The π of cake

Cupcakey maths, no pi
Cupcakey maths, no pi

“I just don’t GET maths.” My simple random statement brought stunned and immediate silence to our little group of PhDs, MScs and the odd BSc. Even the pianist in the corner stopped playing, I think he had a Diploma in Very Hard Sums by the way he looked at me. Honestly, you’d have thought I’d confessed to some heinous crime.

Our post-parkrun chat over a coffee usually covers every subject under the sun, under the broad category of ‘talking bollocks’ so here I was proclaiming that maths was, to me, a dark art. I couldn’t be doing with squiggly lines, brackets and funny-shaped ticks. And what’s with all the Greek letters? What’s wrong with plain old numbers? I asked. Those I can understand. I can even cope with prime numbers and have a useless talent of being able to identify them with the confidence of an idiot savant, which could be a good earner if I ever ran away to the circus.

I’d sat through many a maths lesson at school with a particular talent for transforming dull equations into resplendent multi-coloured artifacts carefully copied into my maths book, which always delighted the teacher, at least I think it was a look of delight. Colouring-in certainly made the time pass slightly quicker than glacial speed. Of course, I hadn’t much of an idea of what they meant, but I satisfied myself that some day this would come in handy. And who needs maths O-level anyway?

My friend the engineer pointed out that if I could bake a cake, that was maths in action as it involved working out what to do next, a bit like project management, but with eggs and flour. That’s maths? I asked. The nodding around the table was more in expectation that I’d rush off and get baking, but it definitely gave me food, or at least cake for thought.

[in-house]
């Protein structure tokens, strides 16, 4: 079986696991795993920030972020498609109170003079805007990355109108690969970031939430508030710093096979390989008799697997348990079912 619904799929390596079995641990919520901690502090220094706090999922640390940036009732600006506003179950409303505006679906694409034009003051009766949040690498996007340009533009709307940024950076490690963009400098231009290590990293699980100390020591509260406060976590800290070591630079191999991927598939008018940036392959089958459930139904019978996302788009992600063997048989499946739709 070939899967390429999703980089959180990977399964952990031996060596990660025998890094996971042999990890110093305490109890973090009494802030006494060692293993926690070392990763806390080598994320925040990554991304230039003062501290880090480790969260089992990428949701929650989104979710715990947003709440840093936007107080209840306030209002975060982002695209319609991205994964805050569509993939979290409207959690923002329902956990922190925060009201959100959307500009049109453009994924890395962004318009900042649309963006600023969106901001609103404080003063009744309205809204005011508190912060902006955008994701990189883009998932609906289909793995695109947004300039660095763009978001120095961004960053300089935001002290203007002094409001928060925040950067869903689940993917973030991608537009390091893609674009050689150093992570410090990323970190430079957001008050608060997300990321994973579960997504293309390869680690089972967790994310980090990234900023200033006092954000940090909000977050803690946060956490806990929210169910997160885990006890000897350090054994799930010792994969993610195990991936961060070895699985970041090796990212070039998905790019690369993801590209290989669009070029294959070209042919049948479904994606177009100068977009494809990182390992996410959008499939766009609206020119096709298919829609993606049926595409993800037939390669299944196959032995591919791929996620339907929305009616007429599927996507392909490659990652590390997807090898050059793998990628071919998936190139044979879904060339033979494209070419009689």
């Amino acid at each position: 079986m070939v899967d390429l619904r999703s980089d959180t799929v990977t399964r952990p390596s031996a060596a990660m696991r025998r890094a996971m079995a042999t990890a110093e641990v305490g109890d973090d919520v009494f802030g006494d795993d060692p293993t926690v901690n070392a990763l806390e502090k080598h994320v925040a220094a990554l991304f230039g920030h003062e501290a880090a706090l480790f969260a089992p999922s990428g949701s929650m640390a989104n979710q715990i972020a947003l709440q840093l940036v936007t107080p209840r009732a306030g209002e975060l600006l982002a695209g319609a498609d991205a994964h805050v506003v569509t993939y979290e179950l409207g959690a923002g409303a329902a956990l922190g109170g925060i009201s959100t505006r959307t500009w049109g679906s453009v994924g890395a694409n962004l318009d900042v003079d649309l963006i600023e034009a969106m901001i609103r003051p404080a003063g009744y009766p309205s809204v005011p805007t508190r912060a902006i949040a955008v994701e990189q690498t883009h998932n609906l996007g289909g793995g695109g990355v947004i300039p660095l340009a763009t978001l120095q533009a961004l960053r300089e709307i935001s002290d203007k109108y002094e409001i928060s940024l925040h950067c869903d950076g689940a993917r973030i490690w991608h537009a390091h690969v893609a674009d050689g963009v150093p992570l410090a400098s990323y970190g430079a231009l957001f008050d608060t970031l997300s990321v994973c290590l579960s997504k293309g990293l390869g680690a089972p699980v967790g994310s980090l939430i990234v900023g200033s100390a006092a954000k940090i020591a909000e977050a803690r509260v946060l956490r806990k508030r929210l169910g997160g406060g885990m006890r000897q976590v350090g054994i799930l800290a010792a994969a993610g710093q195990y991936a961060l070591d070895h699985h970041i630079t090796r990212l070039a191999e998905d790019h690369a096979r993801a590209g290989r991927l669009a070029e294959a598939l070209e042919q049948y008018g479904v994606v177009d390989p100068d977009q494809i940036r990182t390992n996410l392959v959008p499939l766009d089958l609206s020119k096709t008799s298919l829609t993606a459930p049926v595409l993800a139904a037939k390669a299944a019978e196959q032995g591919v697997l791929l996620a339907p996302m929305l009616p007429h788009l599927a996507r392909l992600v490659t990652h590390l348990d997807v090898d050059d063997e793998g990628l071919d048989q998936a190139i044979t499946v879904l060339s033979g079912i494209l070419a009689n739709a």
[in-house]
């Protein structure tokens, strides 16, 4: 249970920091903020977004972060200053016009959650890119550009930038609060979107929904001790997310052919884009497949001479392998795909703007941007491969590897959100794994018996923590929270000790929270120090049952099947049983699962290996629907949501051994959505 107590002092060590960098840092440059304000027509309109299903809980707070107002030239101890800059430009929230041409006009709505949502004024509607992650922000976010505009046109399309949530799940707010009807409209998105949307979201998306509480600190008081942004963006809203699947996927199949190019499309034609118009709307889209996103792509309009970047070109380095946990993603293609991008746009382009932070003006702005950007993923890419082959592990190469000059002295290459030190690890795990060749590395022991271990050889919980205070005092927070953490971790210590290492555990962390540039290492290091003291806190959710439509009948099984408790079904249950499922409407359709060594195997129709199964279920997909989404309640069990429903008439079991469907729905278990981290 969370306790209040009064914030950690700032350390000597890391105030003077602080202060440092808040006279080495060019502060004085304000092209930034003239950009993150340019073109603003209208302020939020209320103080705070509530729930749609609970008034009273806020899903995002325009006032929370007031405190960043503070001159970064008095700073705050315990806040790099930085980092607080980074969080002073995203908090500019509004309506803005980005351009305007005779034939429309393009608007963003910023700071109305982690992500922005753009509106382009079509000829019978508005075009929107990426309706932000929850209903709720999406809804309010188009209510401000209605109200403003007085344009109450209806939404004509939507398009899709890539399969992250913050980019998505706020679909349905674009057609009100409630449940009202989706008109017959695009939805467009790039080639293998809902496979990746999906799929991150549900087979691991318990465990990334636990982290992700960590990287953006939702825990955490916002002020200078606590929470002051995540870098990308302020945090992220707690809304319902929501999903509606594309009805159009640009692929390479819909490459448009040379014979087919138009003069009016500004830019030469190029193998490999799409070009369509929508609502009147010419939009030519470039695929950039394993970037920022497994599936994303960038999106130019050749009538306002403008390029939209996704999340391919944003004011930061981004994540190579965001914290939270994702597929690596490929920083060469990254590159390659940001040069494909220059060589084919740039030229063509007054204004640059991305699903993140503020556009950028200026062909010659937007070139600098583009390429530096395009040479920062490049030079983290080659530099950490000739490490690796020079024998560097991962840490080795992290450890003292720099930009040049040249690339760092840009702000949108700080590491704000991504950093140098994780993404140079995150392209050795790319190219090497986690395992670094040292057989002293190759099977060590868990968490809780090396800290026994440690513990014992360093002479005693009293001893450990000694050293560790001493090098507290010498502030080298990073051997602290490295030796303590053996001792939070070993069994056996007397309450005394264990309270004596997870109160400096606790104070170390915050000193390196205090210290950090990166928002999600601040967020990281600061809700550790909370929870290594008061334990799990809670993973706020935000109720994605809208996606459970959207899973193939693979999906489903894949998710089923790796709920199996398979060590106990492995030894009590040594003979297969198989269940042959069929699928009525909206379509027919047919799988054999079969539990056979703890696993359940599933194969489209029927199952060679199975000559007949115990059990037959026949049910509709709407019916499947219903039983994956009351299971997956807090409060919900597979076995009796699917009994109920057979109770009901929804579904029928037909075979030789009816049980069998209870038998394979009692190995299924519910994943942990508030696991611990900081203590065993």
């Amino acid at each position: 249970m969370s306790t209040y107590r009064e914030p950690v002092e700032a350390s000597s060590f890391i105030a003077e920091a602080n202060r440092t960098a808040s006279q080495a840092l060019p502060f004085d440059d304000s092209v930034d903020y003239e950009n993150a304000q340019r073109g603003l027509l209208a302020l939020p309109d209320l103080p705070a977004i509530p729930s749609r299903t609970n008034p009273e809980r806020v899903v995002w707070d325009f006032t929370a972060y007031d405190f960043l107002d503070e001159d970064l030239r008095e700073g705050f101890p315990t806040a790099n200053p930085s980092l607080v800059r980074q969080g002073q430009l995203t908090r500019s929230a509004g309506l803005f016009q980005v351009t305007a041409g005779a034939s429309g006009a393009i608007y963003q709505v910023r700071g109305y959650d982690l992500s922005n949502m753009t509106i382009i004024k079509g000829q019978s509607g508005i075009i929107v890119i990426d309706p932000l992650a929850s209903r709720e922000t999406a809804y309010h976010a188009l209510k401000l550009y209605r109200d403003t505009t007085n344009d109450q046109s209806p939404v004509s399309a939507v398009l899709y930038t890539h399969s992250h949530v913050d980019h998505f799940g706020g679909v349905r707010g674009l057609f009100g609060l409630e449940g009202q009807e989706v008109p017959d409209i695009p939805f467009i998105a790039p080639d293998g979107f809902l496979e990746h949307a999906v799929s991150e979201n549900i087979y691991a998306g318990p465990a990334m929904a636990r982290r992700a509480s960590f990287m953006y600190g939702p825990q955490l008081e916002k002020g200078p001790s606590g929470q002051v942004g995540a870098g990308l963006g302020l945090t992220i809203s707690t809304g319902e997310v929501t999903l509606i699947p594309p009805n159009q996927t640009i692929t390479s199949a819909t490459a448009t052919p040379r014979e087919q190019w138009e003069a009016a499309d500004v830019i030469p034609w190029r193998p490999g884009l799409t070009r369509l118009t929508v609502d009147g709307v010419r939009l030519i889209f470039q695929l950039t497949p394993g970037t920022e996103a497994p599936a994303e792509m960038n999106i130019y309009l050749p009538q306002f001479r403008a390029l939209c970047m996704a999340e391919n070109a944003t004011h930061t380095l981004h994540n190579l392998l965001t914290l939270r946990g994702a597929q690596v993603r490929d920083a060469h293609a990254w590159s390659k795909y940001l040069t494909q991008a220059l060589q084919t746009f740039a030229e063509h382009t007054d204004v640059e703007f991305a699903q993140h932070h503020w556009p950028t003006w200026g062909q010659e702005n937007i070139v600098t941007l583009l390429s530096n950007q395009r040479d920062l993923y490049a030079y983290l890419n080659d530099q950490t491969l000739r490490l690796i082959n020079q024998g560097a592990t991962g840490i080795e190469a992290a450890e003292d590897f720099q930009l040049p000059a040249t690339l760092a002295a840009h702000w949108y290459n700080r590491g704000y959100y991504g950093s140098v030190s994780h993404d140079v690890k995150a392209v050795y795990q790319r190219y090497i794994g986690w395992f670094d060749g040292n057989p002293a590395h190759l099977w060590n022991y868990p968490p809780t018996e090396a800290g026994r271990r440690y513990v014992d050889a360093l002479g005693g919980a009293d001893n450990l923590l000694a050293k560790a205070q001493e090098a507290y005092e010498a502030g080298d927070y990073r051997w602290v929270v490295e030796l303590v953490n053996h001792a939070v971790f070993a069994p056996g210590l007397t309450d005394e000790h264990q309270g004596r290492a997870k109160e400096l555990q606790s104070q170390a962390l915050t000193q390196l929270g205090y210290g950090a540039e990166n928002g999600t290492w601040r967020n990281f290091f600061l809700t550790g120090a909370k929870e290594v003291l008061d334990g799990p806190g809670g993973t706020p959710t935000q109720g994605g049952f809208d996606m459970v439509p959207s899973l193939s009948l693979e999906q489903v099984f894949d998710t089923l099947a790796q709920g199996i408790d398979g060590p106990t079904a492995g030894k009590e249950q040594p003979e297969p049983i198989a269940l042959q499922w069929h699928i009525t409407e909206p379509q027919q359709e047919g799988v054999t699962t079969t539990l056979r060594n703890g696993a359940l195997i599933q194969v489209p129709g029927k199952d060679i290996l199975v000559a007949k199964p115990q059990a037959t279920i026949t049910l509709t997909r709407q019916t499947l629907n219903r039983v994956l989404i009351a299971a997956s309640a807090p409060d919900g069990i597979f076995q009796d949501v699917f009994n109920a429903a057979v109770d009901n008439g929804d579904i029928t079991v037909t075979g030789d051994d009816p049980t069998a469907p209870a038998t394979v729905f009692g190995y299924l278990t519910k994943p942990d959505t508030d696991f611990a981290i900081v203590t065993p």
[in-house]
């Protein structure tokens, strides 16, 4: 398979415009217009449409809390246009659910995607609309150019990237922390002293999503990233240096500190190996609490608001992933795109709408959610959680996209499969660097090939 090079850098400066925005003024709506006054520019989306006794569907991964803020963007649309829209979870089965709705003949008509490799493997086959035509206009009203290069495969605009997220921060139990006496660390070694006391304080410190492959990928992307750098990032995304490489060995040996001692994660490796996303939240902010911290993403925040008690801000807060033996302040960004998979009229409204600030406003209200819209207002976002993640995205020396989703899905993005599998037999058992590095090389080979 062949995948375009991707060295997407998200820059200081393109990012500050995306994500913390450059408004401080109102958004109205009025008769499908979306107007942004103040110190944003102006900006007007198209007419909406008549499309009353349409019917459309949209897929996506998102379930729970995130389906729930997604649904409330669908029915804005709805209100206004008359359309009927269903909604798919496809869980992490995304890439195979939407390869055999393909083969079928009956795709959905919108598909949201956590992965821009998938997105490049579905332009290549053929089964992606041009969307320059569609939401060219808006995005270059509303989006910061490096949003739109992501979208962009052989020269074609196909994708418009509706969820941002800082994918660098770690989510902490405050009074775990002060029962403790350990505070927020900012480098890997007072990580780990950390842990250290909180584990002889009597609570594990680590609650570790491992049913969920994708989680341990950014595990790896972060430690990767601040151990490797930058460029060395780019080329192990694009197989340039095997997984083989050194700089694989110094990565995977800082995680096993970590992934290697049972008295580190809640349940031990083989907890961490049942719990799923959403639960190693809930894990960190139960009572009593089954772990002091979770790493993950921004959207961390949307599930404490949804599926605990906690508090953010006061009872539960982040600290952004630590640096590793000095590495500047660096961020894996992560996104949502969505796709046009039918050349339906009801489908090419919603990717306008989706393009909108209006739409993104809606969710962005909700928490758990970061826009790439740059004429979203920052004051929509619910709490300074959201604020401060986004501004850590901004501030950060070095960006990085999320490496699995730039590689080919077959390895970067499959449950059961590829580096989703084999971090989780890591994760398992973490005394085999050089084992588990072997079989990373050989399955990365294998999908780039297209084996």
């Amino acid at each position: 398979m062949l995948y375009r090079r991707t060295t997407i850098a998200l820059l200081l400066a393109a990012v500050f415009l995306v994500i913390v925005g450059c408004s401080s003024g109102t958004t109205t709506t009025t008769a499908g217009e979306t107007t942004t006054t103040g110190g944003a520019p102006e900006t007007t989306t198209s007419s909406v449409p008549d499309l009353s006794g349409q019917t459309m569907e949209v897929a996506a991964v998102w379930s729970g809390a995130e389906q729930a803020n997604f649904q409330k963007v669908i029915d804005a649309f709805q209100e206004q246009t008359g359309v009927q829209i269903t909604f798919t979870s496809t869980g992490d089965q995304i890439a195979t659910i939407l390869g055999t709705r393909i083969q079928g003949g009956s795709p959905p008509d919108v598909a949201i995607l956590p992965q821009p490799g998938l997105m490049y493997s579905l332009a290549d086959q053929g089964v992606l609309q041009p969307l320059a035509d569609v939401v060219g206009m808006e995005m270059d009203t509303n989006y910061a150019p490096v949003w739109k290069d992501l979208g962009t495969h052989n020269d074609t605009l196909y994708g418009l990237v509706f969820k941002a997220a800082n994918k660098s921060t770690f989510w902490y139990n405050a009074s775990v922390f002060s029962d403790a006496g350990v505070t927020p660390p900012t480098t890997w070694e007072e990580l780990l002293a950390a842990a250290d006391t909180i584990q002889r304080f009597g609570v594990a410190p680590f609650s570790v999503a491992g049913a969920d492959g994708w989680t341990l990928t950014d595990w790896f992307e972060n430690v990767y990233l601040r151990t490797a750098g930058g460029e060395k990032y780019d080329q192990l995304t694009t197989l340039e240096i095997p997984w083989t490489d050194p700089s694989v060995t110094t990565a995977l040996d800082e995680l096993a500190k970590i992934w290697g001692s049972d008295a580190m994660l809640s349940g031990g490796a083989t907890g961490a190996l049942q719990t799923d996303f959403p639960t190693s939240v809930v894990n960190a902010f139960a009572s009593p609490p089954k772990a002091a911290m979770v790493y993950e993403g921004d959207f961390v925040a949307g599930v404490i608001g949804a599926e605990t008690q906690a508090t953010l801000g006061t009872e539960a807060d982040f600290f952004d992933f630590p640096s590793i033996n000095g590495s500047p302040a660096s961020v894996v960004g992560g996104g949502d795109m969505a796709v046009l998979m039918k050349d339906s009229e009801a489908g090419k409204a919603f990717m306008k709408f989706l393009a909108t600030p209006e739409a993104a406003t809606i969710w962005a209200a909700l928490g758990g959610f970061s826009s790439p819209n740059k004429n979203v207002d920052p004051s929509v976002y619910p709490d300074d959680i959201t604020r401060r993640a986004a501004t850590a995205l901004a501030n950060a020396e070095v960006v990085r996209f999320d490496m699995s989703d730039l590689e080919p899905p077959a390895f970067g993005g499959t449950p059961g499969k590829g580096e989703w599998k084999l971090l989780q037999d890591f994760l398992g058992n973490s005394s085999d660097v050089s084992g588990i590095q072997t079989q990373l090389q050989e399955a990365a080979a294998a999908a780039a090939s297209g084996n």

A few days later I was doing very hard sums indeed as I converted a recipe for not many cupcakes to one that would produce 90 for a friend’s birthday. I had to count my fingers and toes several times over to get to the right amount, it was a lot multiplied by even more. I needed ribbon to wrap around circular cake boards and was pondering how much I should buy when one of the pages from my old maths book flashed into my mind. Pie, sorry, pi, rather π. I needed πd, that’s the diameter of the circle multiplied by π, I distinctly remembered I’d made π red and d green, lovely clashing colours crossing the boundaries of the graph paper and drawn at a jaunty angle in my exercise book, that always went down well with the teacher.

I have to confess I impressed even me and had to message Noel immediately to tell him about the maths revelation. “Fantastic,” he said, “well done on finding π on the keyboard. And what value of π did you use? ” I told him I’d used about three as I couldn’t be doing with all the stuff after the decimal point. And anyway, ribbon was sold by the metre. That’s my kind of maths.

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